The Great East Japan Earthquake of magnitude 9.0 that struck on 11 March 2011 resulted in more than 18000 deaths or cases of missing persons [1]. The large-scale tsunami that followed the earthquake devastated many coastal areas of the Tohoku region, including Miyagi Prefecture, and many residents of the tsunami-affected areas were compelled to reside in evacuation centres (ECs). Reportedly, more than 1300 ECs were established to accommodate more than 315000 evacuees in Miyagi Prefecture [2]. These ECs included officially designated centres and other buildings such as community centres, city halls, nursing homes, and schools to manage the huge surge of evacuees.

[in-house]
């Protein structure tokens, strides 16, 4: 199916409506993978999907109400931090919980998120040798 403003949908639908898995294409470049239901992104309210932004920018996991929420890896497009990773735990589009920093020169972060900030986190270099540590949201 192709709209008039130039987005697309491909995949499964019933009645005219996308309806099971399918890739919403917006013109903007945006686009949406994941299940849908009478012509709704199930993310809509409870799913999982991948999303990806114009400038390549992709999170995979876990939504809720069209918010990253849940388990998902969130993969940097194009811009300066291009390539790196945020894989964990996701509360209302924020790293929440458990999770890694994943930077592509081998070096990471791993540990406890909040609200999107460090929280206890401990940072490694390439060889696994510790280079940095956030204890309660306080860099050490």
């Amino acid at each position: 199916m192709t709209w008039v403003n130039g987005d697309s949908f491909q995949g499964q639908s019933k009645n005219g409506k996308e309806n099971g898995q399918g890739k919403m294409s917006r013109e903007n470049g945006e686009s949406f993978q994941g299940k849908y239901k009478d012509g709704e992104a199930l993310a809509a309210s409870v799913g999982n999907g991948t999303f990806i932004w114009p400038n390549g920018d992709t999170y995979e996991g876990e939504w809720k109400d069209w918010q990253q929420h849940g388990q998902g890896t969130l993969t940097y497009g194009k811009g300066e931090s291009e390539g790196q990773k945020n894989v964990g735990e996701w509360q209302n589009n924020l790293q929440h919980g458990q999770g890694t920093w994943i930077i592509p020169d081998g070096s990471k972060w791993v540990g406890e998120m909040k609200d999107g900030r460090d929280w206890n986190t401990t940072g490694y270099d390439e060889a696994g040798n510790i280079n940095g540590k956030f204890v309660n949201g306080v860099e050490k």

Japan has one of the most rapidly aging populations and the 2010 National Census found that 23% of the Japanese population was 65 years or older [3]. The coastal area of the Tohoku region, which was most severely affected by the tsunami, has a higher percentage of elderly residents than the national average and, consequently, an increase in the incidence of some diseases that affect the elderly, such as pneumonia [4], occurred after the earthquake.